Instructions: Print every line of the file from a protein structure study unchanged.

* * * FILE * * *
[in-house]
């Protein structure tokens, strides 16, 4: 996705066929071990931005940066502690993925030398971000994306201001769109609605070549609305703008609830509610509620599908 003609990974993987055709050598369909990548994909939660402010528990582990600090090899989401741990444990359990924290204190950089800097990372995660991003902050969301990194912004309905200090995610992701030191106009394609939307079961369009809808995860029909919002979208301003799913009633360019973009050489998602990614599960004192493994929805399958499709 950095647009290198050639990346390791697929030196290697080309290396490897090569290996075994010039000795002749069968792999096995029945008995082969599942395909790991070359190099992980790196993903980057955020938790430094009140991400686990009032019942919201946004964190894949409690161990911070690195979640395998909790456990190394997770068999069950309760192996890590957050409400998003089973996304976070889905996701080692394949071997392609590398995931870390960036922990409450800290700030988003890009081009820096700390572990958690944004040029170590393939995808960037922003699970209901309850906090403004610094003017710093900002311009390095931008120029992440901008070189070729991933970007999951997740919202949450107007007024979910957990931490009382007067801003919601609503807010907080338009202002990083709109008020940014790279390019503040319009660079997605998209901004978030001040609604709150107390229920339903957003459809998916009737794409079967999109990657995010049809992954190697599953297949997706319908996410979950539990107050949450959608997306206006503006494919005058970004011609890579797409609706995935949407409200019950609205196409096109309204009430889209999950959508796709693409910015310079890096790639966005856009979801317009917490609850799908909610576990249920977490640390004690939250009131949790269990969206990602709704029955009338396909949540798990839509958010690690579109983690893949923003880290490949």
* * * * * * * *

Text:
[in-house]
């Protein structure tokens, strides 16, 4: 996705066929071990931005940066502690993925030398971000994306201001769109609605070549609305703008609830509610509620599908 003609990974993987055709050598369909990548994909939660402010528990582990600090090899989401741990444990359990924290204190950089800097990372995660991003902050969301990194912004309905200090995610992701030191106009394609939307079961369009809808995860029909919002979208301003799913009633360019973009050489998602990614599960004192493994929805399958499709 950095647009290198050639990346390791697929030196290697080309290396490897090569290996075994010039000795002749069968792999096995029945008995082969599942395909790991070359190099992980790196993903980057955020938790430094009140991400686990009032019942919201946004964190894949409690161990911070690195979640395998909790456990190394997770068999069950309760192996890590957050409400998003089973996304976070889905996701080692394949071997392609590398995931870390960036922990409450800290700030988003890009081009820096700390572990958690944004040029170590393939995808960037922003699970209901309850906090403004610094003017710093900002311009390095931008120029992440901008070189070729991933970007999951997740919202949450107007007024979910957990931490009382007067801003919601609503807010907080338009202002990083709109008020940014790279390019503040319009660079997605998209901004978030001040609604709150107390229920339903957003459809998916009737794409079967999109990657995010049809992954190697599953297949997706319908996410979950539990107050949450959608997306206006503006494919005058970004011609890579797409609706995935949407409200019950609205196409096109309204009430889209999950959508796709693409910015310079890096790639966005856009979801317009917490609850799908909610576990249920977490640390004690939250009131949790269990969206990602709704029955009338396909949540798990839509958010690690579109983690893949923003880290490949």